Travelling Abroad With An Allergy | May Contain

The guy sitting next to me turned to me and said “I just bought a packet of peanuts as well. Don’t you just hate that person on a flight? ” I smiled at him before saying “Sorry mate, but I am that passenger.” It was funny, the poor lad’s face.
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By May-Contain Contributor Analese

It was my first time flying solo with an allergy and I couldn't have asked for a better experience. I booked an all round trip with my main stops being Rio-de-Janeiro, Pheonix Arizona and New York City. Brazil being my main attraction as I had never been to South America and would be fulfilling a life long dream of attending the infamous Brazilian Carnaval.

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Before jetting off I had to do my research, although this wasn't my first time flying, it was my first time flying alone and having to be 'on-the-ball' with all aspects of safety including having to manage my nut allergy (as always). I explained to my travel agent just how severe my allergy was and she passed all information given to Delta airlines. Before this point in my life, I never wore my allergy bracelet, I just kind of 'got on with it' (so to speak.) I hate making a fuss about my nut allergy but have definitely come to realise it is something worth making a fuss about, after all it puts my life at risk. At this point, I had notified the agent, slipped my allergy bracelet onto my wrist, went to my GP to renew auto-injections/antihistamine prescriptions and ordered my first nut-free meal for my flight (not all airlines have this service so please check airline allergy policies). I researched how to tell people about my allergy in Portuguese and luckily a friend at that time had a boyfriend who spoke fluently. He sent me a few voice notes to help and I also looked into getting allergy cards but in the end I decided to create my own.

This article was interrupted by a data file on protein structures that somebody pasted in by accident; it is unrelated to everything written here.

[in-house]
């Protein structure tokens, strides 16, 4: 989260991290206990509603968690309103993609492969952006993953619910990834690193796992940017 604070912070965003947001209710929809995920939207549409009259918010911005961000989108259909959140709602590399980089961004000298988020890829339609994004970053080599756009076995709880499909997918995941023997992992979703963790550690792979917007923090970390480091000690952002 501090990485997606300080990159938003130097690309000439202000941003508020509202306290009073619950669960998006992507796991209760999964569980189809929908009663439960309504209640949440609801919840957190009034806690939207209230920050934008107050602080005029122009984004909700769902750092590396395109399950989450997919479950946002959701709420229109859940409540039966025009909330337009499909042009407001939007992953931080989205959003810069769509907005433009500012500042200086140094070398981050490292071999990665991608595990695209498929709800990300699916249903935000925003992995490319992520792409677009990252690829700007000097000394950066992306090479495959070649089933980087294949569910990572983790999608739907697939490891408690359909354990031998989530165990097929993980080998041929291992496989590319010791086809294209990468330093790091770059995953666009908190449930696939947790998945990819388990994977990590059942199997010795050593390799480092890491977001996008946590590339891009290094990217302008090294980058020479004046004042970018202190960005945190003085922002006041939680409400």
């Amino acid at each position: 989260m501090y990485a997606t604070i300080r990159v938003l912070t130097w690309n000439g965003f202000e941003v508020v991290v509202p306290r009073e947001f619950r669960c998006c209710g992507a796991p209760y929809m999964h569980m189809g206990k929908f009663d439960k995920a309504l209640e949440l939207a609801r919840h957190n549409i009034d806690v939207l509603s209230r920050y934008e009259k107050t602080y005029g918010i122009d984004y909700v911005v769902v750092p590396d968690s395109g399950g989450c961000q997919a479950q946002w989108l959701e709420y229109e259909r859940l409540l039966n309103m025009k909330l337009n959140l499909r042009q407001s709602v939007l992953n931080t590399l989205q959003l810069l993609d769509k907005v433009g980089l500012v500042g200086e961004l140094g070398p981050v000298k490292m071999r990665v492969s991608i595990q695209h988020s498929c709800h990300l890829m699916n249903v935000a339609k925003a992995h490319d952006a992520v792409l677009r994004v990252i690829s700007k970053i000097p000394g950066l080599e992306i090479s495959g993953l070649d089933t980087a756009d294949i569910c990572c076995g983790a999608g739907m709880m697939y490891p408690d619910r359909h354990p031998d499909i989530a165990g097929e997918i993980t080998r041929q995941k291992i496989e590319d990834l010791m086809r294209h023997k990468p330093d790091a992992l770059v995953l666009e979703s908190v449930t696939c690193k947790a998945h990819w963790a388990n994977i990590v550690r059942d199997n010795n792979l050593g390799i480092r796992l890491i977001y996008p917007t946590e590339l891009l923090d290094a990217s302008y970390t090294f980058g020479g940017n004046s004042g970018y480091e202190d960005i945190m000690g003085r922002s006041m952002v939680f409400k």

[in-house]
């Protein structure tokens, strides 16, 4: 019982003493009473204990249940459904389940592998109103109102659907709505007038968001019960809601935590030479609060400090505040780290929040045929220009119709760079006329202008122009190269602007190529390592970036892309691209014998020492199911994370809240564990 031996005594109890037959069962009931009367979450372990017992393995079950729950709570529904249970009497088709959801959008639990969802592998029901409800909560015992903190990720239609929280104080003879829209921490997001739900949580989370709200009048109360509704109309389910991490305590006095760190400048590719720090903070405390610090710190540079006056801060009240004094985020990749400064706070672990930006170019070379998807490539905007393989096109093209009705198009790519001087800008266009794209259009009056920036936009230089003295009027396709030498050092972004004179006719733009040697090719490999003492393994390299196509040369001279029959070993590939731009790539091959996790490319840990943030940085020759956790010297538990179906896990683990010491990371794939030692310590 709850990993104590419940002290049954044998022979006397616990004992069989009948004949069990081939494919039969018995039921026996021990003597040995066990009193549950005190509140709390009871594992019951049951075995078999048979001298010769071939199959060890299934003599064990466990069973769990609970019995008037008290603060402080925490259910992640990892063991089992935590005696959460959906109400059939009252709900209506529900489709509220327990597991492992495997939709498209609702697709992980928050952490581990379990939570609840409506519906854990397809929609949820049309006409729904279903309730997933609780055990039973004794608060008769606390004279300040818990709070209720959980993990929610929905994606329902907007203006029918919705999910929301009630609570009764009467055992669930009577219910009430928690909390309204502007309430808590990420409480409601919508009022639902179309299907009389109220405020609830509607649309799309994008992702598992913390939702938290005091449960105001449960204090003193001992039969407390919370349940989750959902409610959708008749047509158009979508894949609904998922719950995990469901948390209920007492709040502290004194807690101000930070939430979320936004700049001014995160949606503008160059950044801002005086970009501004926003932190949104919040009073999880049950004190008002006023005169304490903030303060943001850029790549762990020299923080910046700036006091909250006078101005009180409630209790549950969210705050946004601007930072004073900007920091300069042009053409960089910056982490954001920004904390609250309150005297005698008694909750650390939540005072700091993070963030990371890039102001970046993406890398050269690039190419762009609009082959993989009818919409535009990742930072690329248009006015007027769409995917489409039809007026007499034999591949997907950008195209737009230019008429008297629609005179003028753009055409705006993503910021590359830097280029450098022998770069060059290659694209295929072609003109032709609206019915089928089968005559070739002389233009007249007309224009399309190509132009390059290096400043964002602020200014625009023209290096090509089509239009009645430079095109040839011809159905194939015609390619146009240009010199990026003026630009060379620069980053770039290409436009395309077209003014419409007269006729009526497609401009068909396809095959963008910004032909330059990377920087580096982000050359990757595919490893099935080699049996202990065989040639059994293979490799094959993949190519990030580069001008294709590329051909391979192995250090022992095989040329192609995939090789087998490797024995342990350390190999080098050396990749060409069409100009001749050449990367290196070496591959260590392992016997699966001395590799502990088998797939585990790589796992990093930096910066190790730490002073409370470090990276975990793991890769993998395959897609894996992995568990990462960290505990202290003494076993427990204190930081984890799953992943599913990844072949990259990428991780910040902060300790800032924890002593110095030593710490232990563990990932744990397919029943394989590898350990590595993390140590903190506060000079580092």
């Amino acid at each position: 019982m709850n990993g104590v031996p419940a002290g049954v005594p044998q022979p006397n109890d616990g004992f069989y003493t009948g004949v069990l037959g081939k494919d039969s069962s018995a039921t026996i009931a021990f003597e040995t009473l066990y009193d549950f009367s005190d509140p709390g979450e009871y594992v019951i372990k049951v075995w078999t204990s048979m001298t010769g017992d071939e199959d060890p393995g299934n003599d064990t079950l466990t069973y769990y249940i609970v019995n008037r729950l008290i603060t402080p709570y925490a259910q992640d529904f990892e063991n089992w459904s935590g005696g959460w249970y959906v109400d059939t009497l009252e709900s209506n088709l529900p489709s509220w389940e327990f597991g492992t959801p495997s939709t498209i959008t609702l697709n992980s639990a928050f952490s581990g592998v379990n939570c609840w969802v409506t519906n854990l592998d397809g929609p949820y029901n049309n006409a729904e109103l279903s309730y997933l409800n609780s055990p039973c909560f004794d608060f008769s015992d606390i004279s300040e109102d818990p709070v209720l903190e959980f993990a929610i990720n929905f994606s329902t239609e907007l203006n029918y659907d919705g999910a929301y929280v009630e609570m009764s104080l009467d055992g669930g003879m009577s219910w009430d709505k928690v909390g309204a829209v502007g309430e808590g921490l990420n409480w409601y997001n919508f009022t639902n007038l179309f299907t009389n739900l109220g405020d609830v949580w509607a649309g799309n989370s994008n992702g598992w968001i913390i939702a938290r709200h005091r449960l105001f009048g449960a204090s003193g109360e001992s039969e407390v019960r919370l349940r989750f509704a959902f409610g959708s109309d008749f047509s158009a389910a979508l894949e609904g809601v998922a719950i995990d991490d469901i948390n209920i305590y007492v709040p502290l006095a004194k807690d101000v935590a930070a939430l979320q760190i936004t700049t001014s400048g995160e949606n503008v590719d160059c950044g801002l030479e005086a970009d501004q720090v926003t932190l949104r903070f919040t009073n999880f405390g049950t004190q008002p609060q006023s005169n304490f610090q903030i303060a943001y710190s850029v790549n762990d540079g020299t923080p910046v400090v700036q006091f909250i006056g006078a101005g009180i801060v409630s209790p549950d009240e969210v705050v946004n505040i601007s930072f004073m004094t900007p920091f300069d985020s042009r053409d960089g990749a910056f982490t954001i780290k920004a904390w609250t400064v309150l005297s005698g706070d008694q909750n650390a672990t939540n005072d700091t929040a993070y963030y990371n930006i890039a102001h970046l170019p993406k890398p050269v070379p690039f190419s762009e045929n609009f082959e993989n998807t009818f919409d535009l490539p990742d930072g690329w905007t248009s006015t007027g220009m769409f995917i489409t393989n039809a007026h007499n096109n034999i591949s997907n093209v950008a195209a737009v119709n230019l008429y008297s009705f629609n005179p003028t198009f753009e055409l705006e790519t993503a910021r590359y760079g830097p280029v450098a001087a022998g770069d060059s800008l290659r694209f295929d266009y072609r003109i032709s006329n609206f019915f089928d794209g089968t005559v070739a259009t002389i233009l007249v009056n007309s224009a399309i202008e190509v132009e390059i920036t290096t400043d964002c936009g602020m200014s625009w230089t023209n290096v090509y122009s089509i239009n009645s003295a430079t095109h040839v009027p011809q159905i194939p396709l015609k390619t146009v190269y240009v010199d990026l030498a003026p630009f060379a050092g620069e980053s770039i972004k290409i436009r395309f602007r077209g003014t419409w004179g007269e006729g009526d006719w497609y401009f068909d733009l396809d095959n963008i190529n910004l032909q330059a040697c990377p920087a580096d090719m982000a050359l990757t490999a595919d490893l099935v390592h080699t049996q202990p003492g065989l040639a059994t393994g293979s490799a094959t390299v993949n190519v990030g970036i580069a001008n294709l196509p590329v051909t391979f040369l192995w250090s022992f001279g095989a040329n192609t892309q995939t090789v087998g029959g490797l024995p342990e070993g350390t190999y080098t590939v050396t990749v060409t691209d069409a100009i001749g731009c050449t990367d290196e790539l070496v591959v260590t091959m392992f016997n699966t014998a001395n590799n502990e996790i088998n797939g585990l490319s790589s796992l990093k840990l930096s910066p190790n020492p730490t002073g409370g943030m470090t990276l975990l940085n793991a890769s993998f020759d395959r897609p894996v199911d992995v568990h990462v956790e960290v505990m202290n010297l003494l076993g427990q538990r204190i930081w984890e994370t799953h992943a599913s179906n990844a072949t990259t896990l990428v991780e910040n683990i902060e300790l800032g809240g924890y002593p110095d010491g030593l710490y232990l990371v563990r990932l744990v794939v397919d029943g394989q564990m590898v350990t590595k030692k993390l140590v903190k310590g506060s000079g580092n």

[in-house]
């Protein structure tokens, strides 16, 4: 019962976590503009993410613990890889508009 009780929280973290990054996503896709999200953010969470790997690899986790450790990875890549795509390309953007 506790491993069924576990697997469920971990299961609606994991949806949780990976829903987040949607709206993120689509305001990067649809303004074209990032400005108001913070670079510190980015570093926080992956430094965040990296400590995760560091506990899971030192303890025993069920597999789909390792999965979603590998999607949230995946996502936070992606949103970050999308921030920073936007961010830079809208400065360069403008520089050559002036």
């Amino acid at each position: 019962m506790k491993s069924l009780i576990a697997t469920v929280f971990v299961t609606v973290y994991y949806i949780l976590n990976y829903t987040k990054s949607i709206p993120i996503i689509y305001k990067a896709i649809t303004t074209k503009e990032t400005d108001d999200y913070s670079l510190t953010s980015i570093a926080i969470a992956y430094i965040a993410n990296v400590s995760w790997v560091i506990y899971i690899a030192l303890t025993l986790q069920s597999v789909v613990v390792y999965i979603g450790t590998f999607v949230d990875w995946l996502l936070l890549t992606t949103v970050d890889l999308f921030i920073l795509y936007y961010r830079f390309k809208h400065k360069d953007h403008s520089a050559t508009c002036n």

I was all set and ready to be jumping on off of planes as if they were hopper buses. I worked out that I'd be on and off of approximately 11 planes if I included the domestic flights I hadn't booked as yet. I was placed with priority boarding and was told that my area had been wiped down and cleaned. As I settled down into my seat an air hostess greeted me by name to confirm that I was the passenger with the nut allergy and said that if I needed anything, i just needed to let them know. They made an announcement over the tannoy informing other passengers that there was a passenger on-board with a nut allergy and to refrain from opening any nut packaged products for the duration of the flight. 

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I was so impressed with how much care they took regarding my allergies I wasn't so used to people being so understanding and am often left feeling as if it is my own fault for having allergies.On one of my domestic flights travelling from Atlanta to Newark New Jersey I was waiting to go through the security checks when I heard my name over the tannoy "Can Miss Analese Thomas-Strachan report to the boarding desk please." I was so confused and a tad nervous as to why it sounded so urgent. I was ushered to the front of the security line before heading to the boarding desk.